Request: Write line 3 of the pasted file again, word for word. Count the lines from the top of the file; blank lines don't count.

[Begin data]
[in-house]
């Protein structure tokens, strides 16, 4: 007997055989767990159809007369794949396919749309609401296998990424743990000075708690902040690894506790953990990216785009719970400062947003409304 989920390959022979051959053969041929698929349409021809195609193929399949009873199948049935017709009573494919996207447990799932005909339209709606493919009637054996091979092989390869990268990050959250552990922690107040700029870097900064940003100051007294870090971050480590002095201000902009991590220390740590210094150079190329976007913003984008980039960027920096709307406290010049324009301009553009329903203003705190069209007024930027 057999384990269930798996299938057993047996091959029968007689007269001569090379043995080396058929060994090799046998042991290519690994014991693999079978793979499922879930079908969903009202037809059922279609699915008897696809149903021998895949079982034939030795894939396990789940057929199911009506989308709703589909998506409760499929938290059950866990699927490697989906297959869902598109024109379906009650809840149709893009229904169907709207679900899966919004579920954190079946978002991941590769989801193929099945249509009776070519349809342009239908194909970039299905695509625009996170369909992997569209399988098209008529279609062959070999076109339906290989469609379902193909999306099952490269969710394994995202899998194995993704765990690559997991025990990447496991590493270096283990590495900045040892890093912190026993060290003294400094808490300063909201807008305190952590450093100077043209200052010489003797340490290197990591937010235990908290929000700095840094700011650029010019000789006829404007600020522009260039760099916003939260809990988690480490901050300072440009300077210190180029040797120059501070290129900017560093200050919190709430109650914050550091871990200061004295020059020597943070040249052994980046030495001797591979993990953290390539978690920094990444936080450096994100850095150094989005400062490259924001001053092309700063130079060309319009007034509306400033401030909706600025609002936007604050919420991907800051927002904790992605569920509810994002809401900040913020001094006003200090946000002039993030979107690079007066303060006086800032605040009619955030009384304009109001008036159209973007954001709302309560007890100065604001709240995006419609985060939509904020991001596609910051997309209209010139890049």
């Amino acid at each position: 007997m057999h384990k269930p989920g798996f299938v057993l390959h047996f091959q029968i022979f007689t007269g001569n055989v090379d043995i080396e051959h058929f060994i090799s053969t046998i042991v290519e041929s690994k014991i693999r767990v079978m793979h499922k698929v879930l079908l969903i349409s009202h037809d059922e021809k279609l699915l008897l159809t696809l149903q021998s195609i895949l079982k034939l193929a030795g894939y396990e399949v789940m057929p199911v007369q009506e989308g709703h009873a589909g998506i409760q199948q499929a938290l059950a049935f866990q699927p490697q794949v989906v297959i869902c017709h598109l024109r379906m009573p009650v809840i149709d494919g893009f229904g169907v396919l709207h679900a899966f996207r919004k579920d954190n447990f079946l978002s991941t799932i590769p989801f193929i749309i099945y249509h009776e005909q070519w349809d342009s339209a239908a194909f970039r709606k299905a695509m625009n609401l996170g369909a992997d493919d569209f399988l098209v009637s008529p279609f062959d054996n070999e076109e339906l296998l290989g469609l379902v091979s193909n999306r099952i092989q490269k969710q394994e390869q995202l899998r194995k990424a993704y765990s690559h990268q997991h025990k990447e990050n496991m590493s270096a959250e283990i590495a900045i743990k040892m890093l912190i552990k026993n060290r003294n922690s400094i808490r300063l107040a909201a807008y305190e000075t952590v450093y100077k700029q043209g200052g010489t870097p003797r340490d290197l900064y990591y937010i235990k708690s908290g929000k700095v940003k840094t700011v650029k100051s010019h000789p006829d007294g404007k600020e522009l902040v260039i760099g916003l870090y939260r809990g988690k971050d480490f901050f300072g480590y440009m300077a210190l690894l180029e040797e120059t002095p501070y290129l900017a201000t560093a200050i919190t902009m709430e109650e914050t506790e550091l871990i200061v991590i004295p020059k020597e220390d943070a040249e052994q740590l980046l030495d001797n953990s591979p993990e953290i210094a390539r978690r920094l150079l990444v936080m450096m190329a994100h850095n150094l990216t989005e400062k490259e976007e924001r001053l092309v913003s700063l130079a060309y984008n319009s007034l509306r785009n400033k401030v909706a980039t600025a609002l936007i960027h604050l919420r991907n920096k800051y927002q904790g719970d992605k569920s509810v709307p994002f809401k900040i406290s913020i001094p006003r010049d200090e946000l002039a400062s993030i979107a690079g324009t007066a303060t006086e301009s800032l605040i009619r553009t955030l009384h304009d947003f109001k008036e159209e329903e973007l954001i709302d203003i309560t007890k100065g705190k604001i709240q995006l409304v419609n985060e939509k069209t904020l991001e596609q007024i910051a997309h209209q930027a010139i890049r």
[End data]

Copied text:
């Amino acid at each position: 007997m057999h384990k269930p989920g798996f299938v057993l390959h047996f091959q029968i022979f007689t007269g001569n055989v090379d043995i080396e051959h058929f060994i090799s053969t046998i042991v290519e041929s690994k014991i693999r767990v079978m793979h499922k698929v879930l079908l969903i349409s009202h037809d059922e021809k279609l699915l008897l159809t696809l149903q021998s195609i895949l079982k034939l193929a030795g894939y396990e399949v789940m057929p199911v007369q009506e989308g709703h009873a589909g998506i409760q199948q499929a938290l059950a049935f866990q699927p490697q794949v989906v297959i869902c017709h598109l024109r379906m009573p009650v809840i149709d494919g893009f229904g169907v396919l709207h679900a899966f996207r919004k579920d954190n447990f079946l978002s991941t799932i590769p989801f193929i749309i099945y249509h009776e005909q070519w349809d342009s339209a239908a194909f970039r709606k299905a695509m625009n609401l996170g369909a992997d493919d569209f399988l098209v009637s008529p279609f062959d054996n070999e076109e339906l296998l290989g469609l379902v091979s193909n999306r099952i092989q490269k969710q394994e390869q995202l899998r194995k990424a993704y765990s690559h990268q997991h025990k990447e990050n496991m590493s270096a959250e283990i590495a900045i743990k040892m890093l912190i552990k026993n060290r003294n922690s400094i808490r300063l107040a909201a807008y305190e000075t952590v450093y100077k700029q043209g200052g010489t870097p003797r340490d290197l900064y990591y937010i235990k708690s908290g929000k700095v940003k840094t700011v650029k100051s010019h000789p006829d007294g404007k600020e522009l902040v260039i760099g916003l870090y939260r809990g988690k971050d480490f901050f300072g480590y440009m300077a210190l690894l180029e040797e120059t002095p501070y290129l900017a201000t560093a200050i919190t902009m709430e109650e914050t506790e550091l871990i200061v991590i004295p020059k020597e220390d943070a040249e052994q740590l980046l030495d001797n953990s591979p993990e953290i210094a390539r978690r920094l150079l990444v936080m450096m190329a994100h850095n150094l990216t989005e400062k490259e976007e924001r001053l092309v913003s700063l130079a060309y984008n319009s007034l509306r785009n400033k401030v909706a980039t600025a609002l936007i960027h604050l919420r991907n920096k800051y927002q904790g719970d992605k569920s509810v709307p994002f809401k900040i406290s913020i001094p006003r010049d200090e946000l002039a400062s993030i979107a690079g324009t007066a303060t006086e301009s800032l605040i009619r553009t955030l009384h304009d947003f109001k008036e159209e329903e973007l954001i709302d203003i309560t007890k100065g705190k604001i709240q995006l409304v419609n985060e939509k069209t904020l991001e596609q007024i910051a997309h209209q930027a010139i890049r």